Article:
*Chapter 12**, Meta-Reinforcement Learning*, introduces approaches that allow an RL agent to adapt to a new environment once it is deployed for its task. This is one of the most important research directions towards achieving resilient autonomy through RL.

*Chapter 13**, Exploring Advanced Topics*, brings you up to speed with some of the most recent developments in RL, including state-of-the-art distributed RL, SEED RL, approaches that cracked all the Atari benchmarks, Agent57, and RL without simulation, offline RL.

*Chapter 14**, Solving Robot Learning*, goes into implementations of the methods covered in the earlier chapters by training a robot hand to grasp objects using manual and automated curriculum learning in PyBullet, a famous physics simulation in Python.

*Chapter 15**, Supply Chain Management*, gives you hands-on experience in modeling and solving an inventory replenishment problem. Along the way, we perform hyperparameter tuning for our RL agent. The chapter concludes with a discussion on how RL can be applied to vehicle routing problems.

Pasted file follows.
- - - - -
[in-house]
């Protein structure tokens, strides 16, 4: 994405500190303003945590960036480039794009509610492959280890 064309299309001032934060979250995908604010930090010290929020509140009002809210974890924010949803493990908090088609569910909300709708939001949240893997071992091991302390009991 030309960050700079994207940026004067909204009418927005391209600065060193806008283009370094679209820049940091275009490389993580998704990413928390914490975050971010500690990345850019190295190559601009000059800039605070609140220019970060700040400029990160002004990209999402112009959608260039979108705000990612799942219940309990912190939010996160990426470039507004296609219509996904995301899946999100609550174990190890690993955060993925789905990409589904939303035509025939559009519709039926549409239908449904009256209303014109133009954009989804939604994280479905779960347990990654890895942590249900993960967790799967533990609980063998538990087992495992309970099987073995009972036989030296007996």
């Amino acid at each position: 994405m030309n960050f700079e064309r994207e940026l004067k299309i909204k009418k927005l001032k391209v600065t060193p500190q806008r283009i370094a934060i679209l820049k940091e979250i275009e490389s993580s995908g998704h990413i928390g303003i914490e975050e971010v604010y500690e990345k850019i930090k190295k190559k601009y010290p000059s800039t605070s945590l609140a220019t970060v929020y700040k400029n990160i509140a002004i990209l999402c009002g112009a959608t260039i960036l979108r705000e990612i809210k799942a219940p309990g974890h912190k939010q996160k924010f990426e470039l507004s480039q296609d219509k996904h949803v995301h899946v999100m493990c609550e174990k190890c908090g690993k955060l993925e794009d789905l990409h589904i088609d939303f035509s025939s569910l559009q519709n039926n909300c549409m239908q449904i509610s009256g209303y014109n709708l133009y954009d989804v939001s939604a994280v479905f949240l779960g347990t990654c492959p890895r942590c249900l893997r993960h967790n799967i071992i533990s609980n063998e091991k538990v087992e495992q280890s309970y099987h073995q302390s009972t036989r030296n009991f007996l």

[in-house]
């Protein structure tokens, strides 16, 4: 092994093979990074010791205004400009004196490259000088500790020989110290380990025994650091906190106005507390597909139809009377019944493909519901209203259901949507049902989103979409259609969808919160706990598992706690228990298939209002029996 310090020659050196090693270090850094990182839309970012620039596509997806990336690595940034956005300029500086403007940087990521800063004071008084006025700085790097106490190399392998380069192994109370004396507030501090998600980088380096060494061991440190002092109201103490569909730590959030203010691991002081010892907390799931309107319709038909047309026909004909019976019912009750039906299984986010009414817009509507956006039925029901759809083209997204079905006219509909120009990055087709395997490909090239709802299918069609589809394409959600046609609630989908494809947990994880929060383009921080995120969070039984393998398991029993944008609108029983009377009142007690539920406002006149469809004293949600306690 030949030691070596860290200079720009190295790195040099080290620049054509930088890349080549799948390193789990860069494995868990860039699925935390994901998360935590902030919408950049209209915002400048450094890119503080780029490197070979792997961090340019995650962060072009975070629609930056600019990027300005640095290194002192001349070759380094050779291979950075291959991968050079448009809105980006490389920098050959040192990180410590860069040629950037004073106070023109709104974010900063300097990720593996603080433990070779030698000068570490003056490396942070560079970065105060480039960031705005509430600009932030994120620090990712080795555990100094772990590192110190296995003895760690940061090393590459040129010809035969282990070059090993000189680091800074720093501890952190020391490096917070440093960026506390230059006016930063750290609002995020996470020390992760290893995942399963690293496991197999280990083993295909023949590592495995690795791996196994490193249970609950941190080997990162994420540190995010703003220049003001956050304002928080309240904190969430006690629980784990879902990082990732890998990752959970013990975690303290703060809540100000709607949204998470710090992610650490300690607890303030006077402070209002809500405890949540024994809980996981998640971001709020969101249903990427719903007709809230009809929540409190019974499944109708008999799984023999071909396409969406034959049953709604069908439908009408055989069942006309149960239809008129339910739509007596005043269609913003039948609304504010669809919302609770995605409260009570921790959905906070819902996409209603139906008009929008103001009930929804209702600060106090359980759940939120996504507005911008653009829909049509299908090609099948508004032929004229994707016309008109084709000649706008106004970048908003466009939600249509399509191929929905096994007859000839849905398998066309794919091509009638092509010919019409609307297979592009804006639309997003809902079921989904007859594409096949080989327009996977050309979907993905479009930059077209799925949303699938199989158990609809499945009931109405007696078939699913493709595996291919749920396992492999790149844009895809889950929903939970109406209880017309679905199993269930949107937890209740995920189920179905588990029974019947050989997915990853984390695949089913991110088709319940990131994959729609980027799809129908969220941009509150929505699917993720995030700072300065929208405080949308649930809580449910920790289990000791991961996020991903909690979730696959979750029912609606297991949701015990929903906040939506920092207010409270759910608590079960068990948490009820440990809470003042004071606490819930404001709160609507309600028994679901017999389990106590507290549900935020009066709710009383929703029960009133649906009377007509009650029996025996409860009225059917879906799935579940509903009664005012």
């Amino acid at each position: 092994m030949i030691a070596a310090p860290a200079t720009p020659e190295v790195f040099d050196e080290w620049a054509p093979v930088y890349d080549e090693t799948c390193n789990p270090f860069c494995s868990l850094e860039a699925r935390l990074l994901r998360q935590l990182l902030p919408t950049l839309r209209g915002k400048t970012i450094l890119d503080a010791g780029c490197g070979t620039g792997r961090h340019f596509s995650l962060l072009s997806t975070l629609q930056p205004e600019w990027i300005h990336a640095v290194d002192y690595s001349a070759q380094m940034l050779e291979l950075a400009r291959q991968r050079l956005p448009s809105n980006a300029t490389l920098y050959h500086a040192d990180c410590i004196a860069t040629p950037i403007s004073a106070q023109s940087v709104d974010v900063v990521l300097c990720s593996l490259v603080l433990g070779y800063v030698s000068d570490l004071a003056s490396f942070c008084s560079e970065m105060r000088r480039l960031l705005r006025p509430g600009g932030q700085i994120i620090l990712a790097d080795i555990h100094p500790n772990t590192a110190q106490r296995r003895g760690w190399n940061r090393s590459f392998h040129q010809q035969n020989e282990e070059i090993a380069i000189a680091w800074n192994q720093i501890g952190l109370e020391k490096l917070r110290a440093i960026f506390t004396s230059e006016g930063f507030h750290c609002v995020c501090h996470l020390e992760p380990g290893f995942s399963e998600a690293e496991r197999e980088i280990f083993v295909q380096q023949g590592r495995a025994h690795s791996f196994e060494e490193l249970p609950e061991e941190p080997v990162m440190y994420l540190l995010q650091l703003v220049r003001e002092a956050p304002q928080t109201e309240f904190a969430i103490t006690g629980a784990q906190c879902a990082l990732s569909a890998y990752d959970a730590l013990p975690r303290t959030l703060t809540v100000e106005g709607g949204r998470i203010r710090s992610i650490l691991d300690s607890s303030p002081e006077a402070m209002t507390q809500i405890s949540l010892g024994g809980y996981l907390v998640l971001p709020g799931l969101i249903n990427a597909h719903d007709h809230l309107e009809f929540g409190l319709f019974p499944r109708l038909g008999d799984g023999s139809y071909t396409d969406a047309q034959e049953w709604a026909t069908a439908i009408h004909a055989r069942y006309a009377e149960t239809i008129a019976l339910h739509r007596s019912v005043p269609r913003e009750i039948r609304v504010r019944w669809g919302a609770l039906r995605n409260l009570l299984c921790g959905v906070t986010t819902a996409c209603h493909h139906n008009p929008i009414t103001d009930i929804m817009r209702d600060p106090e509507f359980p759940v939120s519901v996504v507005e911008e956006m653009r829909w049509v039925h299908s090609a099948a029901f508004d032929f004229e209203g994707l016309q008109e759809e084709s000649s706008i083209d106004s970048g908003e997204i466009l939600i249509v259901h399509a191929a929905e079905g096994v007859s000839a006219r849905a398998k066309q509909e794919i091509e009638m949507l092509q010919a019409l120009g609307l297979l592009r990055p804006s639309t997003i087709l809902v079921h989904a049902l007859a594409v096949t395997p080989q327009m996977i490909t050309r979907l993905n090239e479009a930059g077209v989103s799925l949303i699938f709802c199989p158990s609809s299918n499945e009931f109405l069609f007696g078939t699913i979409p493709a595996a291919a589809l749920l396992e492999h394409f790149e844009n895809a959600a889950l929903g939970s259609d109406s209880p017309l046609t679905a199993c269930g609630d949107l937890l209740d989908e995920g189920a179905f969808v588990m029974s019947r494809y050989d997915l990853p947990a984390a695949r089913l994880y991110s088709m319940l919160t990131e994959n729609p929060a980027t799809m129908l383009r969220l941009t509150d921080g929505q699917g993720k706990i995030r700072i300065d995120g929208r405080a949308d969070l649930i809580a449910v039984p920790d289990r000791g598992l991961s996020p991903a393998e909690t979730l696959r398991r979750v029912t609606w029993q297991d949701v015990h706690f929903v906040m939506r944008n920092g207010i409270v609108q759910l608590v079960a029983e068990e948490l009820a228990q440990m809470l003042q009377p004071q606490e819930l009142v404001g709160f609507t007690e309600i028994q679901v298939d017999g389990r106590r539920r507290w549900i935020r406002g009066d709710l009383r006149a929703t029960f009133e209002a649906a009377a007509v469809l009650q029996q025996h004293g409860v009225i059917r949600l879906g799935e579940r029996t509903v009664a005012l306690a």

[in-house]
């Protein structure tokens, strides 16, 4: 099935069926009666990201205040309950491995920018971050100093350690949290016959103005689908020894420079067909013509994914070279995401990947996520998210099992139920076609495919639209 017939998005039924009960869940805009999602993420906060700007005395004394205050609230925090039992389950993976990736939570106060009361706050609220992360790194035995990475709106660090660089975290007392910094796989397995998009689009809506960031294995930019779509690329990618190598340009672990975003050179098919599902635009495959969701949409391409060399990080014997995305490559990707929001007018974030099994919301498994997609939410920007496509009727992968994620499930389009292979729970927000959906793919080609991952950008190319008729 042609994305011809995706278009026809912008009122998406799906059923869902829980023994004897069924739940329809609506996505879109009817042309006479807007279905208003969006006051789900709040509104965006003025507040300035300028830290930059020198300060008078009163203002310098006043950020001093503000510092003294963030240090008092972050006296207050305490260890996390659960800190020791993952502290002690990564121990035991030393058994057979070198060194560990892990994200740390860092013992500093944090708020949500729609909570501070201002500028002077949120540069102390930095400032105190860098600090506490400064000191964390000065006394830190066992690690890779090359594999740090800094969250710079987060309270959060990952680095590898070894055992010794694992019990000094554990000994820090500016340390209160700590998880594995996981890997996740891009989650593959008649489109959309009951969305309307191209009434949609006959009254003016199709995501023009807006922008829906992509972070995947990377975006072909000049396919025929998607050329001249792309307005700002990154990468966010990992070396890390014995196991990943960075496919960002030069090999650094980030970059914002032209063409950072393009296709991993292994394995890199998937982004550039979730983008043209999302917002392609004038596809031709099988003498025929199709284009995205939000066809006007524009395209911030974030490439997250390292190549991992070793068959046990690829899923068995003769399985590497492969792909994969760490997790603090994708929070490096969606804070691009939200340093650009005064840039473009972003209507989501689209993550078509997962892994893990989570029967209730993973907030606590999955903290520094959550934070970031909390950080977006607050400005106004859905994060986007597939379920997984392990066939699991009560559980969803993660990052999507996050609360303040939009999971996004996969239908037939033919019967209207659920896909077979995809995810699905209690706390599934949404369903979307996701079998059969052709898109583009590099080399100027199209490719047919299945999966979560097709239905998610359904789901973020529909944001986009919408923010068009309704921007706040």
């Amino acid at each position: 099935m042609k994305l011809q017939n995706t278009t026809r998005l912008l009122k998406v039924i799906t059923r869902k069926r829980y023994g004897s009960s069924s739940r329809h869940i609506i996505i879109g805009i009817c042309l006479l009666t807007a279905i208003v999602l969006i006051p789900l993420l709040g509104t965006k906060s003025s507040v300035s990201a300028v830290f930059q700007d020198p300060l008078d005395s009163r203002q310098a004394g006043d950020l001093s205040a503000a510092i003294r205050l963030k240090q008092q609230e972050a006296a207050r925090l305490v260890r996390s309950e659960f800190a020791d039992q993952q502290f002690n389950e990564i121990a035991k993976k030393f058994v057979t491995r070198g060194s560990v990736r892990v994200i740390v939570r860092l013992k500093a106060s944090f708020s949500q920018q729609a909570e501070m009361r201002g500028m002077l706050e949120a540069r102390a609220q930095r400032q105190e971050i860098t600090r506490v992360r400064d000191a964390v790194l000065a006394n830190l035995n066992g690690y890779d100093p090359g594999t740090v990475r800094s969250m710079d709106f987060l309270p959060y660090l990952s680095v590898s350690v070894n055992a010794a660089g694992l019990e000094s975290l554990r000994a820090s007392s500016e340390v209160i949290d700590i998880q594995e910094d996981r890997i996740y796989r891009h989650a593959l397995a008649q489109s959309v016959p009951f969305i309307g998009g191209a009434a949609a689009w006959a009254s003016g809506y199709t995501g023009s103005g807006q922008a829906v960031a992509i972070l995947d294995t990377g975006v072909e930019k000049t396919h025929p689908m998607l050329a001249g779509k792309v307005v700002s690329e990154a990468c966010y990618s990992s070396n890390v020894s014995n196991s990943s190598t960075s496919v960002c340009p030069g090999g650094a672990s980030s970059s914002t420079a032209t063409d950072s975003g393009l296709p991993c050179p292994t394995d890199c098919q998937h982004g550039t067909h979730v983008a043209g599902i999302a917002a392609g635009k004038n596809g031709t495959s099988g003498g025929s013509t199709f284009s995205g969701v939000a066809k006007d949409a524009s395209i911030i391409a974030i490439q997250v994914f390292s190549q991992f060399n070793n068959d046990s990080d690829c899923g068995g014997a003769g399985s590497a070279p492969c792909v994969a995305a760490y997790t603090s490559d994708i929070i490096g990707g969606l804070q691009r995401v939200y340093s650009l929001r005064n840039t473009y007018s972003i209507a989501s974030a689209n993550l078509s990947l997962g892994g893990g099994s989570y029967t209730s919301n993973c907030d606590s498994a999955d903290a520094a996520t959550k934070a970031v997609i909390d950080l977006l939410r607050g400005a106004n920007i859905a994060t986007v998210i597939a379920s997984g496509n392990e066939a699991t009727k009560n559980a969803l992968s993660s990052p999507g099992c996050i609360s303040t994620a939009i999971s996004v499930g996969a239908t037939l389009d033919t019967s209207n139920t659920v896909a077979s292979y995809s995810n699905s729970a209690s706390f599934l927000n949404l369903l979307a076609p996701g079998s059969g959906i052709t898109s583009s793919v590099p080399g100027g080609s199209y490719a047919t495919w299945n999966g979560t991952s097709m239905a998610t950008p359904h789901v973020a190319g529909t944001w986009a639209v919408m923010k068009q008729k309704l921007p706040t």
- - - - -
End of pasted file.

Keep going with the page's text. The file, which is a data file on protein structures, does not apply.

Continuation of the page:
*Chapter 16**, Personalization, Marketing, and Finance* goes beyond bandit models for personalization and discusses a news recommendation problem while introducing dueling bandit gradient descent and action embeddings along the way. The chapter also discusses marketing and finance applications of RL and introduces the TensorTrade library for the latter.

*Chapter 17**, Smart City and Cybersecurity* starts with solving a traffic light contsrol scenario as a multi-agent RL problem using the Flow framework. It then describes how RL can be applied to two other problems: providing ancillary service to a power grid and discovering cyberattacks in it.

*Chapter 18**, Challenges and Future Directions in Reinforcement Learning* wraps up the book by recapping the challenges in RL and connects them to the recent developments and research in the field. Finally, we present practical suggestions for the reader who want to further deepen their RL expertise.